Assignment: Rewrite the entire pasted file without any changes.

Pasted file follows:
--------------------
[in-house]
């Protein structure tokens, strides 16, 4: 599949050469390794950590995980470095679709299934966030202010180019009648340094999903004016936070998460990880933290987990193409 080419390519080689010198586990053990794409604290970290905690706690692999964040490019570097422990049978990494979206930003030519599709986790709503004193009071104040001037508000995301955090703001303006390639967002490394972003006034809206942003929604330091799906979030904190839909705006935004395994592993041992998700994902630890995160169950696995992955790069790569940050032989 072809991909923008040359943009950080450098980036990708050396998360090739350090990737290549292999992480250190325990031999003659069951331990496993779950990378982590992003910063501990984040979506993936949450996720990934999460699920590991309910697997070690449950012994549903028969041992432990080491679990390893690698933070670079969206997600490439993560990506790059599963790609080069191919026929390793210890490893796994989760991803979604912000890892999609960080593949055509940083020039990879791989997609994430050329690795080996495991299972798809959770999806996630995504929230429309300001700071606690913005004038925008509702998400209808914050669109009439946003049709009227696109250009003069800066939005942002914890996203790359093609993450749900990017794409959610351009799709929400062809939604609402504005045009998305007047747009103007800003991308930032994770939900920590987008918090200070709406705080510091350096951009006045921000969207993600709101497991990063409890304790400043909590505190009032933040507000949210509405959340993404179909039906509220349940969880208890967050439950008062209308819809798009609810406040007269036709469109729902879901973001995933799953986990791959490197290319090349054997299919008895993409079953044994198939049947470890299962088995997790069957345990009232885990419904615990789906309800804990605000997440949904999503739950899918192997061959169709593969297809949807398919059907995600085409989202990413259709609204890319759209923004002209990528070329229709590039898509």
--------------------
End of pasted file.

[in-house]
């Protein structure tokens, strides 16, 4: 599949050469390794950590995980470095679709299934966030202010180019009648340094999903004016936070998460990880933290987990193409 080419390519080689010198586990053990794409604290970290905690706690692999964040490019570097422990049978990494979206930003030519599709986790709503004193009071104040001037508000995301955090703001303006390639967002490394972003006034809206942003929604330091799906979030904190839909705006935004395994592993041992998700994902630890995160169950696995992955790069790569940050032989 072809991909923008040359943009950080450098980036990708050396998360090739350090990737290549292999992480250190325990031999003659069951331990496993779950990378982590992003910063501990984040979506993936949450996720990934999460699920590991309910697997070690449950012994549903028969041992432990080491679990390893690698933070670079969206997600490439993560990506790059599963790609080069191919026929390793210890490893796994989760991803979604912000890892999609960080593949055509940083020039990879791989997609994430050329690795080996495991299972798809959770999806996630995504929230429309300001700071606690913005004038925008509702998400209808914050669109009439946003049709009227696109250009003069800066939005942002914890996203790359093609993450749900990017794409959610351009799709929400062809939604609402504005045009998305007047747009103007800003991308930032994770939900920590987008918090200070709406705080510091350096951009006045921000969207993600709101497991990063409890304790400043909590505190009032933040507000949210509405959340993404179909039906509220349940969880208890967050439950008062209308819809798009609810406040007269036709469109729902879901973001995933799953986990791959490197290319090349054997299919008895993409079953044994198939049947470890299962088995997790069957345990009232885990419904615990789906309800804990605000997440949904999503739950899918192997061959169709593969297809949807398919059907995600085409989202990413259709609204890319759209923004002209990528070329229709590039898509």